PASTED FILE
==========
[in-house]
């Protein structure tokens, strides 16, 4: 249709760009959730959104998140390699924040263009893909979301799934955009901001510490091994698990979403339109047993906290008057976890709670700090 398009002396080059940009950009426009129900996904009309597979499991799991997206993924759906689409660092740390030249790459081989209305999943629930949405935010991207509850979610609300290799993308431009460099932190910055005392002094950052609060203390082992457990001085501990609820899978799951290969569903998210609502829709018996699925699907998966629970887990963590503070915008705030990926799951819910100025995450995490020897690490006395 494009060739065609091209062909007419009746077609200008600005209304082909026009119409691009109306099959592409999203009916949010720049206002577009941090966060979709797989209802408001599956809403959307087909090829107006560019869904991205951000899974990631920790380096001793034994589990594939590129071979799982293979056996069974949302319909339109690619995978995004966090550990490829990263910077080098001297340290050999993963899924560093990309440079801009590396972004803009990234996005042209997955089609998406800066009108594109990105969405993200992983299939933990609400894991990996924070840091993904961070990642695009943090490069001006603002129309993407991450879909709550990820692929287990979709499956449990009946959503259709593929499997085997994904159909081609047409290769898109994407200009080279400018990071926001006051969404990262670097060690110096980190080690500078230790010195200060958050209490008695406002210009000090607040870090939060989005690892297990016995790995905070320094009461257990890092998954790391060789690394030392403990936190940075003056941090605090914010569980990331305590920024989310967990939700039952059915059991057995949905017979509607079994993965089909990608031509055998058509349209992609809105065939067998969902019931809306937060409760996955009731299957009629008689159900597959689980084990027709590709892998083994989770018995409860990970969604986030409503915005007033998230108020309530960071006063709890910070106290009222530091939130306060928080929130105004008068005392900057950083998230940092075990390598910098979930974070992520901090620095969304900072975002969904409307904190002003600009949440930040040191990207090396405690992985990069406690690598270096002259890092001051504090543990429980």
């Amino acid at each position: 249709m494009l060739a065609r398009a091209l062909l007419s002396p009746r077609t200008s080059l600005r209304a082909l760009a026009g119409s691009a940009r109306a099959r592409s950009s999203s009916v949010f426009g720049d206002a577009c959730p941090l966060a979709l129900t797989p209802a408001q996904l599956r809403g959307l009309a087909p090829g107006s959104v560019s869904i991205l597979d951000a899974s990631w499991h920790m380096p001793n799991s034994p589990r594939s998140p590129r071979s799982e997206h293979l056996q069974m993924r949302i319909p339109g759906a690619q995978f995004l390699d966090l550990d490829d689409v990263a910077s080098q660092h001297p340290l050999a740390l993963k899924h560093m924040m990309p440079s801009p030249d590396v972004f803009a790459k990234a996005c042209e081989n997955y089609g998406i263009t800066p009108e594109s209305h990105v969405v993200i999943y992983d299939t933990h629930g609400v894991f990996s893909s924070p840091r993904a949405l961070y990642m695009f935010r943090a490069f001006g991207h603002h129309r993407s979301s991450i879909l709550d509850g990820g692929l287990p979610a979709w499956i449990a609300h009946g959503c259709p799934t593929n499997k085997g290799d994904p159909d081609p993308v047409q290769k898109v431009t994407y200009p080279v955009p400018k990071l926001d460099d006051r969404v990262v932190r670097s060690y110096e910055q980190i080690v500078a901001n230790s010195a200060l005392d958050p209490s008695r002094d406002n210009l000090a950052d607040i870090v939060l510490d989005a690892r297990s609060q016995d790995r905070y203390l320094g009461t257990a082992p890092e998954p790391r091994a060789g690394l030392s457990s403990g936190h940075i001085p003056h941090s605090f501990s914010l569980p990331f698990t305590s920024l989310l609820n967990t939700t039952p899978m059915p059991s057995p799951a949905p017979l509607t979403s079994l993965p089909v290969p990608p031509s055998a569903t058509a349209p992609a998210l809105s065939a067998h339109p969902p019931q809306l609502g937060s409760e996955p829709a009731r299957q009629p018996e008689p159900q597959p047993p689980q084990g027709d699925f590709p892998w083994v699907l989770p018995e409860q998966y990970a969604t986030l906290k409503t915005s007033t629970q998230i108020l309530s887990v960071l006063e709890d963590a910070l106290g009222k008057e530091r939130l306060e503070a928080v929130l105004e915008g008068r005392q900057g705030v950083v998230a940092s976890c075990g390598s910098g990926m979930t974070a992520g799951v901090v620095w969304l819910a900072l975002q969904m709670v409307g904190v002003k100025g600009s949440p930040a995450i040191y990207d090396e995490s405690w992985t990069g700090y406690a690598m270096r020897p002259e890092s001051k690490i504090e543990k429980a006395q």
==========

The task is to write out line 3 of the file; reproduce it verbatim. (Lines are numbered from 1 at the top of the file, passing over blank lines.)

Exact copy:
């Amino acid at each position: 249709m494009l060739a065609r398009a091209l062909l007419s002396p009746r077609t200008s080059l600005r209304a082909l760009a026009g119409s691009a940009r109306a099959r592409s950009s999203s009916v949010f426009g720049d206002a577009c959730p941090l966060a979709l129900t797989p209802a408001q996904l599956r809403g959307l009309a087909p090829g107006s959104v560019s869904i991205l597979d951000a899974s990631w499991h920790m380096p001793n799991s034994p589990r594939s998140p590129r071979s799982e997206h293979l056996q069974m993924r949302i319909p339109g759906a690619q995978f995004l390699d966090l550990d490829d689409v990263a910077s080098q660092h001297p340290l050999a740390l993963k899924h560093m924040m990309p440079s801009p030249d590396v972004f803009a790459k990234a996005c042209e081989n997955y089609g998406i263009t800066p009108e594109s209305h990105v969405v993200i999943y992983d299939t933990h629930g609400v894991f990996s893909s924070p840091r993904a949405l961070y990642m695009f935010r943090a490069f001006g991207h603002h129309r993407s979301s991450i879909l709550d509850g990820g692929l287990p979610a979709w499956i449990a609300h009946g959503c259709p799934t593929n499997k085997g290799d994904p159909d081609p993308v047409q290769k898109v431009t994407y200009p080279v955009p400018k990071l926001d460099d006051r969404v990262v932190r670097s060690y110096e910055q980190i080690v500078a901001n230790s010195a200060l005392d958050p209490s008695r002094d406002n210009l000090a950052d607040i870090v939060l510490d989005a690892r297990s609060q016995d790995r905070y203390l320094g009461t257990a082992p890092e998954p790391r091994a060789g690394l030392s457990s403990g936190h940075i001085p003056h941090s605090f501990s914010l569980p990331f698990t305590s920024l989310l609820n967990t939700t039952p899978m059915p059991s057995p799951a949905p017979l509607t979403s079994l993965p089909v290969p990608p031509s055998a569903t058509a349209p992609a998210l809105s065939a067998h339109p969902p019931q809306l609502g937060s409760e996955p829709a009731r299957q009629p018996e008689p159900q597959p047993p689980q084990g027709d699925f590709p892998w083994v699907l989770p018995e409860q998966y990970a969604t986030l906290k409503t915005s007033t629970q998230i108020l309530s887990v960071l006063e709890d963590a910070l106290g009222k008057e530091r939130l306060e503070a928080v929130l105004e915008g008068r005392q900057g705030v950083v998230a940092s976890c075990g390598s910098g990926m979930t974070a992520g799951v901090v620095w969304l819910a900072l975002q969904m709670v409307g904190v002003k100025g600009s949440p930040a995450i040191y990207d090396e995490s405690w992985t990069g700090y406690a690598m270096r020897p002259e890092s001051k690490i504090e543990k429980a006395q």